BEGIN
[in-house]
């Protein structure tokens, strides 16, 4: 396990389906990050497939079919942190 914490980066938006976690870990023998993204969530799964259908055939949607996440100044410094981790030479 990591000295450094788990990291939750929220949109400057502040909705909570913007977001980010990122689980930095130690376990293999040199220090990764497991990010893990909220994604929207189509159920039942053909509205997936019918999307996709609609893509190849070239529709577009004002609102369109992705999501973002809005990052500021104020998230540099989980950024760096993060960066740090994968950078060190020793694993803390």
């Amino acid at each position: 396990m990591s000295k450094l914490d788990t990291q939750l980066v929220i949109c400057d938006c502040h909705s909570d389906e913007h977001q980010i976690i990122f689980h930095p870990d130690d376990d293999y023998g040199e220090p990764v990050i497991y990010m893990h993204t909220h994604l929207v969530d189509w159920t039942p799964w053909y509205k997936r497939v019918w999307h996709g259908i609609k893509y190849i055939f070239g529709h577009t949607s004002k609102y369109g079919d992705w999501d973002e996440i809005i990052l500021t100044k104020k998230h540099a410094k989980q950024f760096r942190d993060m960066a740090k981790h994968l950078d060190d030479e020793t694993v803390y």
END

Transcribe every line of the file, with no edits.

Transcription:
[in-house]
């Protein structure tokens, strides 16, 4: 396990389906990050497939079919942190 914490980066938006976690870990023998993204969530799964259908055939949607996440100044410094981790030479 990591000295450094788990990291939750929220949109400057502040909705909570913007977001980010990122689980930095130690376990293999040199220090990764497991990010893990909220994604929207189509159920039942053909509205997936019918999307996709609609893509190849070239529709577009004002609102369109992705999501973002809005990052500021104020998230540099989980950024760096993060960066740090994968950078060190020793694993803390």
């Amino acid at each position: 396990m990591s000295k450094l914490d788990t990291q939750l980066v929220i949109c400057d938006c502040h909705s909570d389906e913007h977001q980010i976690i990122f689980h930095p870990d130690d376990d293999y023998g040199e220090p990764v990050i497991y990010m893990h993204t909220h994604l929207v969530d189509w159920t039942p799964w053909y509205k997936r497939v019918w999307h996709g259908i609609k893509y190849i055939f070239g529709h577009t949607s004002k609102y369109g079919d992705w999501d973002e996440i809005i990052l500021t100044k104020k998230h540099a410094k989980q950024f760096r942190d993060m960066a740090k981790h994968l950078d060190d030479e020793t694993v803390y």